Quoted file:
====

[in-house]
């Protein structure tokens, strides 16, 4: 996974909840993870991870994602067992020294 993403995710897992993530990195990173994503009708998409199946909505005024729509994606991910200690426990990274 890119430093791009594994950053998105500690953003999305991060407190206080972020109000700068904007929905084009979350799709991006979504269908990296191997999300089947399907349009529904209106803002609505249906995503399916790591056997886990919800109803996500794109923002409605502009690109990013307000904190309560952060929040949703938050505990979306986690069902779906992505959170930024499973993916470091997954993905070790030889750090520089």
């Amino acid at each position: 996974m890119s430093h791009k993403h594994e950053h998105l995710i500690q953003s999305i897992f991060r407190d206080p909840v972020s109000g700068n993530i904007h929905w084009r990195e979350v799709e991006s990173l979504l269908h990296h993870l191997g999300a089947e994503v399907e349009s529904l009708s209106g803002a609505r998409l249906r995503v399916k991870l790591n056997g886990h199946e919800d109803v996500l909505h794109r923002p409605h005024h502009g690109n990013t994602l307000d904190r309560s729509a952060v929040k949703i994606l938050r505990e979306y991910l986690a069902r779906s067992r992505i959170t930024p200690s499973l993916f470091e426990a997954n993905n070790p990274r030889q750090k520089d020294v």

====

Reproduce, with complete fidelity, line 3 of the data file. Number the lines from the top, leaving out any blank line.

């Amino acid at each position: 996974m890119s430093h791009k993403h594994e950053h998105l995710i500690q953003s999305i897992f991060r407190d206080p909840v972020s109000g700068n993530i904007h929905w084009r990195e979350v799709e991006s990173l979504l269908h990296h993870l191997g999300a089947e994503v399907e349009s529904l009708s209106g803002a609505r998409l249906r995503v399916k991870l790591n056997g886990h199946e919800d109803v996500l909505h794109r923002p409605h005024h502009g690109n990013t994602l307000d904190r309560s729509a952060v929040k949703i994606l938050r505990e979306y991910l986690a069902r779906s067992r992505i959170t930024p200690s499973l993916f470091e426990a997954n993905n070790p990274r030889q750090k520089d020294v």